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On the face of it, Adam does not behave in the most mature fashion during the skirmishes that he is involved in. He throws up frequently, runs away when his father is shot dead and runs sobbing to older relatives like Cousin Simmons. Yet, there is an important inner change that begins in him at this time. In fact this change seems to begin even before the fighting starts, when he signs the town muster. This is the first time that his father seems to regard him as being a bit more grown up; he views him with new respect. Also the contrast with his younger brother Levi underlines the beginning of this change. Levi is excited and still treats the whole idea of war as a game, but Adam no longer does.
Perhaps the single most significant moment during the fighting which can be said to mark Adam’s transition to adulthood is when the realisation properly dawns that life will go on, even without his father. This points to the awakening of his larger perspective on life. He is greatly aided in this by the wise old soldier Solomon Chandler, who remarks 'Life is potent . . . . life has a special quality of asserting itself’. Chandler here acts as an important mentor-figure to Adam.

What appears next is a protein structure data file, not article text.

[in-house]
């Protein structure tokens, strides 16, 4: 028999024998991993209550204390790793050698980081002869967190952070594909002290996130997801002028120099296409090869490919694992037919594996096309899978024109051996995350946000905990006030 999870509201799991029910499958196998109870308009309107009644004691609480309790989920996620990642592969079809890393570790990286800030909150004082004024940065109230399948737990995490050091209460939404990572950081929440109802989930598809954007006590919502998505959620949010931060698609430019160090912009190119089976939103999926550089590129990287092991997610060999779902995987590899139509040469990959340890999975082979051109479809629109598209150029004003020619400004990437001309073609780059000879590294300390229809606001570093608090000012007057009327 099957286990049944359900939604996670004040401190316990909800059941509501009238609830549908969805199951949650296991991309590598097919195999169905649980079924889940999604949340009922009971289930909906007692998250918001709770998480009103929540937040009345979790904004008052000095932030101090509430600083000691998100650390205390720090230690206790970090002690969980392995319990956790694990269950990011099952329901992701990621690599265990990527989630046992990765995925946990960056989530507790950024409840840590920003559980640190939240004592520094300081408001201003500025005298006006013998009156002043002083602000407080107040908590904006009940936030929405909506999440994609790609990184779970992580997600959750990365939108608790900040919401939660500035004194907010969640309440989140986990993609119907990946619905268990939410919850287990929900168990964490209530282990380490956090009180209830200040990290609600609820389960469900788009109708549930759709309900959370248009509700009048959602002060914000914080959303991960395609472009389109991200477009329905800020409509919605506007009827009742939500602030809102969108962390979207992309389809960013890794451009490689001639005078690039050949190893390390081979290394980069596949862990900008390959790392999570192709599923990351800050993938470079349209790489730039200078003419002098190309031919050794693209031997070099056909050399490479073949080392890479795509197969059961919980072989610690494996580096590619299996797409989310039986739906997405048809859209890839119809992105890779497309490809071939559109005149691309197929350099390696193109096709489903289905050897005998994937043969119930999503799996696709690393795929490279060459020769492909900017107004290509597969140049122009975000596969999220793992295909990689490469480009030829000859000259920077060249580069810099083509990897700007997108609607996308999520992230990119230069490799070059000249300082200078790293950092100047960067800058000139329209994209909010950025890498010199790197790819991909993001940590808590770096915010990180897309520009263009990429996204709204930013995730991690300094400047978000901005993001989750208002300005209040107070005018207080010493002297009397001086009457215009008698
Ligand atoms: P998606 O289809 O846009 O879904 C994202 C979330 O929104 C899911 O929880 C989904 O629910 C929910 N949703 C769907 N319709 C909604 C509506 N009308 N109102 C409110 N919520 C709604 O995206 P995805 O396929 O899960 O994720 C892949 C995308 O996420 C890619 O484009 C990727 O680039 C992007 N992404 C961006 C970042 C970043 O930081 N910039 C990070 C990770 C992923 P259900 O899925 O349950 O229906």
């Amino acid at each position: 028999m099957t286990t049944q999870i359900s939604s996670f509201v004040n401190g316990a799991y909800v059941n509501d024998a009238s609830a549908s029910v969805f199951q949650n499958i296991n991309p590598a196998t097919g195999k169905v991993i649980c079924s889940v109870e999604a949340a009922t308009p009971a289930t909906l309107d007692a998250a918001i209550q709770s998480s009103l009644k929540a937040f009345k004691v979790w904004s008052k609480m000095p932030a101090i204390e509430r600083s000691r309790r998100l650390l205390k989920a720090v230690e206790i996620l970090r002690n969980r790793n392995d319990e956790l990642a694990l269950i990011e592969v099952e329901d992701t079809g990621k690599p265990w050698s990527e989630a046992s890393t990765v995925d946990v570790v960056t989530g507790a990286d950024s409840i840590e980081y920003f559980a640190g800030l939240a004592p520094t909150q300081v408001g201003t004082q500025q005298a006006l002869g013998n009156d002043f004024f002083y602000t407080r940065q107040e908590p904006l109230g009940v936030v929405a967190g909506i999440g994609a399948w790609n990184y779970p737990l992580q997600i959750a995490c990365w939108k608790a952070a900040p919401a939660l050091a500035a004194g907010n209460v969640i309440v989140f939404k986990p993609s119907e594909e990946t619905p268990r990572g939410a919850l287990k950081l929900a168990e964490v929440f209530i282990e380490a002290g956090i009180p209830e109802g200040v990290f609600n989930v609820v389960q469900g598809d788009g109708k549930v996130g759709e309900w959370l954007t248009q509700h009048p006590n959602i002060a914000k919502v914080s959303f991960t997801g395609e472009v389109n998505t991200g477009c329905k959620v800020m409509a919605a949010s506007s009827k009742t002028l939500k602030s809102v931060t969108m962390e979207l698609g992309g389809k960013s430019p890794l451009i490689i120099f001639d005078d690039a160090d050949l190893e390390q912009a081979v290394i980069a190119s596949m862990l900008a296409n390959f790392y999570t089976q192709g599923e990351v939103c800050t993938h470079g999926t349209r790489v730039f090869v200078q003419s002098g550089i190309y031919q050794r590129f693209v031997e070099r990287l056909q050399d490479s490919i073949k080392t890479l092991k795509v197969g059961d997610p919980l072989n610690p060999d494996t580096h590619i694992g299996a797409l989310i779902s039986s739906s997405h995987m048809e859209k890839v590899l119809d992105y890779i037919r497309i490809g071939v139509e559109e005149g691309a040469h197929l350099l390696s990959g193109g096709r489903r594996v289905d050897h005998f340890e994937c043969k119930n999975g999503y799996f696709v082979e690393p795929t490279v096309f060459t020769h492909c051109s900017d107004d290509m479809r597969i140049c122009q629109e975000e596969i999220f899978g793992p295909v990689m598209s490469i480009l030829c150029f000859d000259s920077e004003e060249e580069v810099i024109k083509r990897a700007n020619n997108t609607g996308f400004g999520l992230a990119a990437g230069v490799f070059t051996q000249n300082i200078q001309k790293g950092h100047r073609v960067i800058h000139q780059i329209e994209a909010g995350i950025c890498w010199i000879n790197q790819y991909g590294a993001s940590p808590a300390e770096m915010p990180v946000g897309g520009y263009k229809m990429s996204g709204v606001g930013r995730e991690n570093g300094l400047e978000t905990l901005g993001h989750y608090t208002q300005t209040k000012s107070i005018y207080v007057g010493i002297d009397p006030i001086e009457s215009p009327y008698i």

The fact that he has to look out for his terrified younger brother also helps Adam to mature during the fighting; he has to become a father-figure to little Levi. This theme continues when he returns home and is received as the man of the family following his father’s death. He has to look after his mother and grandmother, as well as his brother. It is also strongly implied that he will soon marry his girlfriend Ruth and thus take on the additional responsibilities of a husband.
Crucially, Adam also comes to a new understanding of the reality of war after being in the thick of it. He realises that it is anything but a glorious business, although it is sometimes necessary. His realisation about the nature of war is another example of his move towards maturity.
Adam, then, has to grow up very quickly in just two days, and although at the end he expresses deep unease at this state of affairs, he also unflinchingly accepts the fact that his life has changed irrevocably:
I had parted with childhood and boyhood forever.
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